Retired FBI Special Agent John J. Connolly, Jr. (no relation to me or to the Patriot’s right guard #63 Dan Connolly) sits in a Florida prison in Chipley, Florida. Chipley is just a bit off Route 10 about half way between Pensacola and Tallahassee. Connolly spent his sixties in a federal prison doing a 121 month sentence which he wrapped up on June 28, 2011 just as he slipped into his seventies. He celebrated his 72 birthday in Chipley. He was Whitey Bulger’s handler for the FBI.
You’ve all read he was a corrupt FBI agent and probably accepted that as a fact and moved on. I went to his trial and was satisfied with the outcome. I thought the media was pushing it a little bit with its statement calling him corrupt but let it pass for literary license. The reason I thought it an overstatement or simplification was it left the impression that Connolly in his relationship with Whitey was found to have done some real bad things.
The charges against Connolly broke out into two parts: things he did while a FBI agent when he handled Whitey, and those he did after he had retired. Get this: he was acquitted of everything he did as a FBI agent except for giving a case of wine with a thousand dollars to his supervisor, Agent John Morris, as a gift from Whitey. He was acquitted of all the serious charges connecting him with wrongfully giving information to Whitey that resulted in harm to others. One of those charges he was acquitted of was giving information to Whitey about John Callahan who was murdered in Fort Lauderdale by John Martorano.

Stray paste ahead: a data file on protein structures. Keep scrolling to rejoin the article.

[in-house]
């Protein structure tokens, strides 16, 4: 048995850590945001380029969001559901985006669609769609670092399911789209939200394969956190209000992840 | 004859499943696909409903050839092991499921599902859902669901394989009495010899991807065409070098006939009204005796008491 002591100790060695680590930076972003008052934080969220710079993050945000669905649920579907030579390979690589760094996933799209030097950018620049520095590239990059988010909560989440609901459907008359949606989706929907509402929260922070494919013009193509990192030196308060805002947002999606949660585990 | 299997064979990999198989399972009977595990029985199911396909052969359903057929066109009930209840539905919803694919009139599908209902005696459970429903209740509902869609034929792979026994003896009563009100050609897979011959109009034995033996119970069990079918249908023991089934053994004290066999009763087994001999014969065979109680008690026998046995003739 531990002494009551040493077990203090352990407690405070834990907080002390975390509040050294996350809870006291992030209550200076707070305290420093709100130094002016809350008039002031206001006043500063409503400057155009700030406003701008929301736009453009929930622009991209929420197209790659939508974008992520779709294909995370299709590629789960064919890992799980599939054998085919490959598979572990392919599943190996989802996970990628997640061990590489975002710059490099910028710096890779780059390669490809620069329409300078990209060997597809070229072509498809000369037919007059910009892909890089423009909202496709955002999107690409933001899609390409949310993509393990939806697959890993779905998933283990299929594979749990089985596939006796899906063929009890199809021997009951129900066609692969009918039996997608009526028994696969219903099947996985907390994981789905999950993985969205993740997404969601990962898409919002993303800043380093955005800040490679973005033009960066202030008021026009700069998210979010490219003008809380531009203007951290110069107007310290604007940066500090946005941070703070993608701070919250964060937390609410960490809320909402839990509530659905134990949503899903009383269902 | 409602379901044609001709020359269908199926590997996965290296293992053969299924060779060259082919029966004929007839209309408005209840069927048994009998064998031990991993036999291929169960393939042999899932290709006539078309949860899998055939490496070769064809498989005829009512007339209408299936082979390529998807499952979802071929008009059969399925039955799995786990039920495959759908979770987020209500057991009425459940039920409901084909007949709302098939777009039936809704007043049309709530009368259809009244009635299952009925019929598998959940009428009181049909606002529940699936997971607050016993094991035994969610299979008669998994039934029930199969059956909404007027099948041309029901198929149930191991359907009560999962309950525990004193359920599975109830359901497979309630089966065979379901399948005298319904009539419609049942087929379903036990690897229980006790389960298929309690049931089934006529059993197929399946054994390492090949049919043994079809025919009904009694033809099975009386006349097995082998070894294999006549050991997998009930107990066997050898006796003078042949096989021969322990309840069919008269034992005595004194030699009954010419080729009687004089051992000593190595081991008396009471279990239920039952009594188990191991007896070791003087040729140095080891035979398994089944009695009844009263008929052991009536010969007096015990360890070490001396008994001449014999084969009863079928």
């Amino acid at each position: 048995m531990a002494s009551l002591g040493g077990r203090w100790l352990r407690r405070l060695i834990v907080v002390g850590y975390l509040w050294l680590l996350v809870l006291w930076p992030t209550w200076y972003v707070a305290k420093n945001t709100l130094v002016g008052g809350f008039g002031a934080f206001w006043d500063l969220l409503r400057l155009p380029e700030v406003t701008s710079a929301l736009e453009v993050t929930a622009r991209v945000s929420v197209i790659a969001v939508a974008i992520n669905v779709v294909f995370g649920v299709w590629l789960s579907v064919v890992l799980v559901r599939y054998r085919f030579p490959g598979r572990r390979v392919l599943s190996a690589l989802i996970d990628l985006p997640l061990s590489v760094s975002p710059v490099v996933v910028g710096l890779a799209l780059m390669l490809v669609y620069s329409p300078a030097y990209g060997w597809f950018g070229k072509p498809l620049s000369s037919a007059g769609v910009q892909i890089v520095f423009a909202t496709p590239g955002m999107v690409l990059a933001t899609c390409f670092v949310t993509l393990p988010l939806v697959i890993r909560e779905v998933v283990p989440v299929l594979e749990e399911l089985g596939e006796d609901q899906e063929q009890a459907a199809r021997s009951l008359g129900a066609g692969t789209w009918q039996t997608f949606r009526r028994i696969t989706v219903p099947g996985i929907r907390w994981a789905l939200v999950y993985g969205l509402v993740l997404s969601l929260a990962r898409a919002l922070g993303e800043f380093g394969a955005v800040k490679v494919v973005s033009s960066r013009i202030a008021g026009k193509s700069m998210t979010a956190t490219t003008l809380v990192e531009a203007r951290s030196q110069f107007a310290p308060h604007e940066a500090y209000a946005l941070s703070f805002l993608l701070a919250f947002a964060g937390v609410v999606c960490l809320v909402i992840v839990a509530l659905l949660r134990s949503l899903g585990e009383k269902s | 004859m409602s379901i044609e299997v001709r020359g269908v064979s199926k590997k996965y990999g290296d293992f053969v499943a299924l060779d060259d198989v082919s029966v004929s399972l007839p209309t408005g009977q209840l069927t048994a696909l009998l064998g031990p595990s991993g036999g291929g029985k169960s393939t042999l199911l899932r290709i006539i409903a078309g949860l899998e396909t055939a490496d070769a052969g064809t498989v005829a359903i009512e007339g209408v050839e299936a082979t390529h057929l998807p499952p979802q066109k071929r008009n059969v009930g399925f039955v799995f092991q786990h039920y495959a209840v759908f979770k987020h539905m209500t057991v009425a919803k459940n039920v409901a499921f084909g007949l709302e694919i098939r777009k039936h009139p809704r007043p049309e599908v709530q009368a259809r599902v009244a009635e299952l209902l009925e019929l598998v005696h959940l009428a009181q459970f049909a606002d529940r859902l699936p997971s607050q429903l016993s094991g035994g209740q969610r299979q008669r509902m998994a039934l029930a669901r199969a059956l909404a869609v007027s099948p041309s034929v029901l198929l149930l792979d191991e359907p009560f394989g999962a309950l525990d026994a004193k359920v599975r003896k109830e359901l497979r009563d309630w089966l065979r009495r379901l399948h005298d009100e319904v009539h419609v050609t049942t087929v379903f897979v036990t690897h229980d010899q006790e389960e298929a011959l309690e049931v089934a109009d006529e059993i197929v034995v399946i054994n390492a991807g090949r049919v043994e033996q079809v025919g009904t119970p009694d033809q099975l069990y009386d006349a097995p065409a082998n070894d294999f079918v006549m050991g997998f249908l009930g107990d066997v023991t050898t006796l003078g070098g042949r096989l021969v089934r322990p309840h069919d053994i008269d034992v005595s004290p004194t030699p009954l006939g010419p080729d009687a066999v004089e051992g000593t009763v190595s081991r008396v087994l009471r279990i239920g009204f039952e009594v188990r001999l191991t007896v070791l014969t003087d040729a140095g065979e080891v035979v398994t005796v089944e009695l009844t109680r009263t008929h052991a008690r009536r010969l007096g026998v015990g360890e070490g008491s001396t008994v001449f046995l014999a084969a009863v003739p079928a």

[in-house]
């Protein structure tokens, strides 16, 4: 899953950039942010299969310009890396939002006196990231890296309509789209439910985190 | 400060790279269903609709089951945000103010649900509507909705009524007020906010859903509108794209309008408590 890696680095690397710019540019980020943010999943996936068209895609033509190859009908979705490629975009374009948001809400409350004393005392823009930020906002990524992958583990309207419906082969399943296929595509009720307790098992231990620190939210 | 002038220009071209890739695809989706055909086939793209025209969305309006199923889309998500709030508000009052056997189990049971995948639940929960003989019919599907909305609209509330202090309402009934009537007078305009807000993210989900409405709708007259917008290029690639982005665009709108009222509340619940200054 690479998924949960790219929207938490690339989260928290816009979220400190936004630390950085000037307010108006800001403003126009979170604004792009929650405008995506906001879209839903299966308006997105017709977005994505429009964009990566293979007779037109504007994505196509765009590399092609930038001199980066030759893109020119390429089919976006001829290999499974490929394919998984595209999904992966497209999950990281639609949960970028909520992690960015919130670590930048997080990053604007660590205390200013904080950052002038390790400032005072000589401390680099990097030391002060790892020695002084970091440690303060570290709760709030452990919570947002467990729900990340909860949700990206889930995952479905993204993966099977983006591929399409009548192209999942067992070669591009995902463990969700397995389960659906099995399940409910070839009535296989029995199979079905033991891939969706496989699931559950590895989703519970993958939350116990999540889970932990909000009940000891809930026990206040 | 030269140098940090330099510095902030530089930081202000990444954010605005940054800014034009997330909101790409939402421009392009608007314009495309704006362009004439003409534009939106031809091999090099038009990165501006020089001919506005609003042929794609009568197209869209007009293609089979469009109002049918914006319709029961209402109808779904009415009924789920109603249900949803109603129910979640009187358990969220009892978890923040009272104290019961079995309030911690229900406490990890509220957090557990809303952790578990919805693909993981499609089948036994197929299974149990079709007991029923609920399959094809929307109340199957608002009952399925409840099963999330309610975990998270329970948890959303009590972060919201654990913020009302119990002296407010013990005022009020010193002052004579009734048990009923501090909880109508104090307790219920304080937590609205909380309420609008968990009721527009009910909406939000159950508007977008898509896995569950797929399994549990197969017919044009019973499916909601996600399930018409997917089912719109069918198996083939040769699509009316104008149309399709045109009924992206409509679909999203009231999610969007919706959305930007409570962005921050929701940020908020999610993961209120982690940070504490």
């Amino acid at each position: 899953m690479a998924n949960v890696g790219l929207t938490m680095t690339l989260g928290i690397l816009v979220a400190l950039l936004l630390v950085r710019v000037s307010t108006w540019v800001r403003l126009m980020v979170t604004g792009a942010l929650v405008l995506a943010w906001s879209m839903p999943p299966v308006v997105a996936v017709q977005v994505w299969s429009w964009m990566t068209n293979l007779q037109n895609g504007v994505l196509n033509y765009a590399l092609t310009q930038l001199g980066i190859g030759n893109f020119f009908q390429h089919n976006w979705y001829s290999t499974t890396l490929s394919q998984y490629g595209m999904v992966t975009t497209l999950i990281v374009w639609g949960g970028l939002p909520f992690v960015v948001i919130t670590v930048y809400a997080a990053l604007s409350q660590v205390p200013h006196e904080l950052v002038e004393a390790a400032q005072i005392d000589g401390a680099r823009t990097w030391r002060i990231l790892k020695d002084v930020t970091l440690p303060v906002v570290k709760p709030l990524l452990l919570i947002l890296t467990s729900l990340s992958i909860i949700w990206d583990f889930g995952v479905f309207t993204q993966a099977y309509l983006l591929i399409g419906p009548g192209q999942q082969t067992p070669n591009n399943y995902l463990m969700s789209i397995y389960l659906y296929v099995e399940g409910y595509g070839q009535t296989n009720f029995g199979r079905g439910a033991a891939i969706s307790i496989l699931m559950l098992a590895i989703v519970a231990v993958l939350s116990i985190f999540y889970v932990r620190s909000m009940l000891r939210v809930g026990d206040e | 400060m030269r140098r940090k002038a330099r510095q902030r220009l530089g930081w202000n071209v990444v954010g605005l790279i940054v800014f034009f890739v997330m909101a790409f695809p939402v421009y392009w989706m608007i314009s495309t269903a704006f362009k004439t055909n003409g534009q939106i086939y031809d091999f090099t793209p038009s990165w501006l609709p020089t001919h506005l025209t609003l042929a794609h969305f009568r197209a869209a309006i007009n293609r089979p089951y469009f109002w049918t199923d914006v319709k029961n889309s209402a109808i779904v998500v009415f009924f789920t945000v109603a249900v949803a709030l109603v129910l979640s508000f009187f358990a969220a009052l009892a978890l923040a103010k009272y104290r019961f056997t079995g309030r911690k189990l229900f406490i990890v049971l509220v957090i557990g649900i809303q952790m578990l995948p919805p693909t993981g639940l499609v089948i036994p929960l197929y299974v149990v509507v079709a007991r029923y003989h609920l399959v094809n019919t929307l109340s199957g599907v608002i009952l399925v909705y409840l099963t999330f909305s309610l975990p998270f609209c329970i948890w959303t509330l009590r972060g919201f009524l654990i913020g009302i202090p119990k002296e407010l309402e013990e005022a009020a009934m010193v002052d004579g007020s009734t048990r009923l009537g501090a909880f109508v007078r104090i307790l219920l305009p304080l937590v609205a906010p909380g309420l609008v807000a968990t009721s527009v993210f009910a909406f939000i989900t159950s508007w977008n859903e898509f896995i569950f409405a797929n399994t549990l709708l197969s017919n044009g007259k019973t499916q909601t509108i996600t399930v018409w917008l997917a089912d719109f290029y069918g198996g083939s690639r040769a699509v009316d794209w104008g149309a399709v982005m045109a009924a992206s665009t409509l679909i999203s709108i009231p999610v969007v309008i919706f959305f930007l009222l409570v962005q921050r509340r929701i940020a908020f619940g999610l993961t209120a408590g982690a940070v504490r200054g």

Now something quite out of the normal happened to Connolly — it wasn’t that he was indicted in Florida for the matter the Boston jury acquitted him of making him face the same charges twice. That’s unusual. But what I’m talking about is something else. Something that rarely happens in this country. He was tried by a state jury for acts performed as a federal agent.
The normal thing that happens if a state thinks of indicting a federal agent for acts performed while working for the federal government (which almost never happens) is the federal government will rush into federal court to stop the state from proceeding. Now consider Connolly’s case. Never mind rushed, no one ever walked into federal court to stop the prosecution even though the act for which he was being indicted was performed while he was a FBI agent.
That’s bad enough but think of this, one of the main prosecutors in Connolly’s Florida case was a federal prosecutor who went to Miami to assist in his trial. Without exaggeration, this is the first time this ever happened in the history of the United States. And you want to know something, as far as I know, no one, not even Connolly’s lawyers raised a peep about it.
I’ve written before on this issue mainly discussing the FBI’s failure to back up Connolly and the failure to determine the parameters of a FBI Agent’s duties with respect to handling top echelon informants who are known to be murderers. I’ve mentioned how Connolly’s appeal was given short shrift by the Florida Appeals court which refused to write a decision telling us why Connolly’s solid legal arguments were wrong. I’ve written how upside down it seems that Connolly will die in jail and the people with multiple murders on their hands walk free.
By the way I’m not a fan of John Connolly or perhaps I should say the FBI in its use of Whitey. But as I said the other day when I wrote about Martorano, I do get exorcised when I see a what I believe is an injustice. I have to throw Connolly’s Florida trial and his present imprisonment into that category because it is so unique and the punishment so out of line with historical precedent.